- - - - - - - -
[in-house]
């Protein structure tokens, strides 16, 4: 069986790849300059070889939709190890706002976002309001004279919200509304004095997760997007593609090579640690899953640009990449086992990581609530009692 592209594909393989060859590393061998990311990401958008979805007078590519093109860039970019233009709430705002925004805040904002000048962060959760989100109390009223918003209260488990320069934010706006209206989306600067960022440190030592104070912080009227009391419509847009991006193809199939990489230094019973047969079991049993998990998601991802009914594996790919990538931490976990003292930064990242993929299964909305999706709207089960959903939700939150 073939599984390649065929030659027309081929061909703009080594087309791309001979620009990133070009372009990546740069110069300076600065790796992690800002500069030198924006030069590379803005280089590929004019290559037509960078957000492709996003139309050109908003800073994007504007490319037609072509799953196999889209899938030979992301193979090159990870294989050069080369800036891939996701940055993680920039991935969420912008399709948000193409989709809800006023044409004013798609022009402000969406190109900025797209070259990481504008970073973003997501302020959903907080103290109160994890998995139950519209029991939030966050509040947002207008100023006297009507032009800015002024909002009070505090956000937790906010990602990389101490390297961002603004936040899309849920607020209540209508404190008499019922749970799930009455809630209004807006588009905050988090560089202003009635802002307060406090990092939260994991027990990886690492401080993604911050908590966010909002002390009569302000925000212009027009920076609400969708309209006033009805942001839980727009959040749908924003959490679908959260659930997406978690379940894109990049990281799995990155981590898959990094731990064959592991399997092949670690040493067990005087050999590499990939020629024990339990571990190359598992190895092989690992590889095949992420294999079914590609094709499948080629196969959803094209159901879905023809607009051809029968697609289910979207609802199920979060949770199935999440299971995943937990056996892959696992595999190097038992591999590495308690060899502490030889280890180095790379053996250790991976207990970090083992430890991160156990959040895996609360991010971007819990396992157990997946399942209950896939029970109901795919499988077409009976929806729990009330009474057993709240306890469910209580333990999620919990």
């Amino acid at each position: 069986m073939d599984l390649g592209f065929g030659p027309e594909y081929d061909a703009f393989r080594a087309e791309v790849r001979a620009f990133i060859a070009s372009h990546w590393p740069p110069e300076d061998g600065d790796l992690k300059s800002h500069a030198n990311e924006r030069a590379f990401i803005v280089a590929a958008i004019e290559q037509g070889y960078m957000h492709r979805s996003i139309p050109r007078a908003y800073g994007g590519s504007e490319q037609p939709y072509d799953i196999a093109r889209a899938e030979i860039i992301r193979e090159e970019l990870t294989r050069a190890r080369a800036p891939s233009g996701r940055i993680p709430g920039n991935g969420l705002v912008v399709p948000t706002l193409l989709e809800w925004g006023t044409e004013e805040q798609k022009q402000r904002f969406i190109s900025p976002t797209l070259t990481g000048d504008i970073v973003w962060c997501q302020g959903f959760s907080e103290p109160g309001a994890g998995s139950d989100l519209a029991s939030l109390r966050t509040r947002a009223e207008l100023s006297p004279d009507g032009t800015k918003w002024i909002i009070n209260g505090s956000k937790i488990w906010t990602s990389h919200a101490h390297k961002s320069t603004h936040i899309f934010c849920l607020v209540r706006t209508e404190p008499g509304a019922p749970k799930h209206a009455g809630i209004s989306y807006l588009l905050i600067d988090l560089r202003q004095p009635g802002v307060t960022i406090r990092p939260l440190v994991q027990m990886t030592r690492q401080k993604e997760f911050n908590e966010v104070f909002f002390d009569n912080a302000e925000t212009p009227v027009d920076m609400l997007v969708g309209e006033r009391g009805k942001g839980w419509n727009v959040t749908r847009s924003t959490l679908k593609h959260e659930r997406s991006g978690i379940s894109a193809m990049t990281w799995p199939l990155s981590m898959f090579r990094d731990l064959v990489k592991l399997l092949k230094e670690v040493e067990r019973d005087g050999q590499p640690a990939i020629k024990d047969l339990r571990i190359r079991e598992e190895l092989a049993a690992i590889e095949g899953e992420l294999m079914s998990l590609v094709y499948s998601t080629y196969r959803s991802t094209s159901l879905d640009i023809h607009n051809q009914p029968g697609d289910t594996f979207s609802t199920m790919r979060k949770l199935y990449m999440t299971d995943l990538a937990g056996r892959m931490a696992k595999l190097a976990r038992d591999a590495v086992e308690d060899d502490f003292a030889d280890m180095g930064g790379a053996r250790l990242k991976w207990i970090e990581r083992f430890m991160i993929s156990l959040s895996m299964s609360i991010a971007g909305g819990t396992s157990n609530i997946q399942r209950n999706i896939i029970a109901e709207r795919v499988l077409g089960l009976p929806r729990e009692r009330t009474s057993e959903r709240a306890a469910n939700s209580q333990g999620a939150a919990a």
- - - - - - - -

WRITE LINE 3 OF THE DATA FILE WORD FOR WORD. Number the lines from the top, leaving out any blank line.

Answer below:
């Amino acid at each position: 069986m073939d599984l390649g592209f065929g030659p027309e594909y081929d061909a703009f393989r080594a087309e791309v790849r001979a620009f990133i060859a070009s372009h990546w590393p740069p110069e300076d061998g600065d790796l992690k300059s800002h500069a030198n990311e924006r030069a590379f990401i803005v280089a590929a958008i004019e290559q037509g070889y960078m957000h492709r979805s996003i139309p050109r007078a908003y800073g994007g590519s504007e490319q037609p939709y072509d799953i196999a093109r889209a899938e030979i860039i992301r193979e090159e970019l990870t294989r050069a190890r080369a800036p891939s233009g996701r940055i993680p709430g920039n991935g969420l705002v912008v399709p948000t706002l193409l989709e809800w925004g006023t044409e004013e805040q798609k022009q402000r904002f969406i190109s900025p976002t797209l070259t990481g000048d504008i970073v973003w962060c997501q302020g959903f959760s907080e103290p109160g309001a994890g998995s139950d989100l519209a029991s939030l109390r966050t509040r947002a009223e207008l100023s006297p004279d009507g032009t800015k918003w002024i909002i009070n209260g505090s956000k937790i488990w906010t990602s990389h919200a101490h390297k961002s320069t603004h936040i899309f934010c849920l607020v209540r706006t209508e404190p008499g509304a019922p749970k799930h209206a009455g809630i209004s989306y807006l588009l905050i600067d988090l560089r202003q004095p009635g802002v307060t960022i406090r990092p939260l440190v994991q027990m990886t030592r690492q401080k993604e997760f911050n908590e966010v104070f909002f002390d009569n912080a302000e925000t212009p009227v027009d920076m609400l997007v969708g309209e006033r009391g009805k942001g839980w419509n727009v959040t749908r847009s924003t959490l679908k593609h959260e659930r997406s991006g978690i379940s894109a193809m990049t990281w799995p199939l990155s981590m898959f090579r990094d731990l064959v990489k592991l399997l092949k230094e670690v040493e067990r019973d005087g050999q590499p640690a990939i020629k024990d047969l339990r571990i190359r079991e598992e190895l092989a049993a690992i590889e095949g899953e992420l294999m079914s998990l590609v094709y499948s998601t080629y196969r959803s991802t094209s159901l879905d640009i023809h607009n051809q009914p029968g697609d289910t594996f979207s609802t199920m790919r979060k949770l199935y990449m999440t299971d995943l990538a937990g056996r892959m931490a696992k595999l190097a976990r038992d591999a590495v086992e308690d060899d502490f003292a030889d280890m180095g930064g790379a053996r250790l990242k991976w207990i970090e990581r083992f430890m991160i993929s156990l959040s895996m299964s609360i991010a971007g909305g819990t396992s157990n609530i997946q399942r209950n999706i896939i029970a109901e709207r795919v499988l077409g089960l009976p929806r729990e009692r009330t009474s057993e959903r709240a306890a469910n939700s209580q333990g999620a939150a919990a």